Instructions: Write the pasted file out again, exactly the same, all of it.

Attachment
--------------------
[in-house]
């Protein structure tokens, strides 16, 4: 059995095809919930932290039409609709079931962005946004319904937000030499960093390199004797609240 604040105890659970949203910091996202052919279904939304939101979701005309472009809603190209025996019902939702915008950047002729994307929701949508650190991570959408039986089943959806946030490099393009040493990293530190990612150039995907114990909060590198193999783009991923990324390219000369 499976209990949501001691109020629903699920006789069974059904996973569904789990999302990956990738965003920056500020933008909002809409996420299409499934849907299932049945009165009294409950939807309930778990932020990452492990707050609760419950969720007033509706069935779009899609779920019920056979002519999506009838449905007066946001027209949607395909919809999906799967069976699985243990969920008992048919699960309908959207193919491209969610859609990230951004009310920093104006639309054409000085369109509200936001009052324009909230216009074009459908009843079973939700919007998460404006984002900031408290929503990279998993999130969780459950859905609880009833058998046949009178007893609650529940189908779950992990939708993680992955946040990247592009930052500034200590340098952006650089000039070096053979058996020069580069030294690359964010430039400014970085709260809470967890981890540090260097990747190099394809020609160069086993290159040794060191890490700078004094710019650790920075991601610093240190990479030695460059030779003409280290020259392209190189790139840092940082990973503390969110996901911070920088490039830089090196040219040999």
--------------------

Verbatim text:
[in-house]
């Protein structure tokens, strides 16, 4: 059995095809919930932290039409609709079931962005946004319904937000030499960093390199004797609240 604040105890659970949203910091996202052919279904939304939101979701005309472009809603190209025996019902939702915008950047002729994307929701949508650190991570959408039986089943959806946030490099393009040493990293530190990612150039995907114990909060590198193999783009991923990324390219000369 499976209990949501001691109020629903699920006789069974059904996973569904789990999302990956990738965003920056500020933008909002809409996420299409499934849907299932049945009165009294409950939807309930778990932020990452492990707050609760419950969720007033509706069935779009899609779920019920056979002519999506009838449905007066946001027209949607395909919809999906799967069976699985243990969920008992048919699960309908959207193919491209969610859609990230951004009310920093104006639309054409000085369109509200936001009052324009909230216009074009459908009843079973939700919007998460404006984002900031408290929503990279998993999130969780459950859905609880009833058998046949009178007893609650529940189908779950992990939708993680992955946040990247592009930052500034200590340098952006650089000039070096053979058996020069580069030294690359964010430039400014970085709260809470967890981890540090260097990747190099394809020609160069086993290159040794060191890490700078004094710019650790920075991601610093240190990479030695460059030779003409280290020259392209190189790139840092940082990973503390969110996901911070920088490039830089090196040219040999």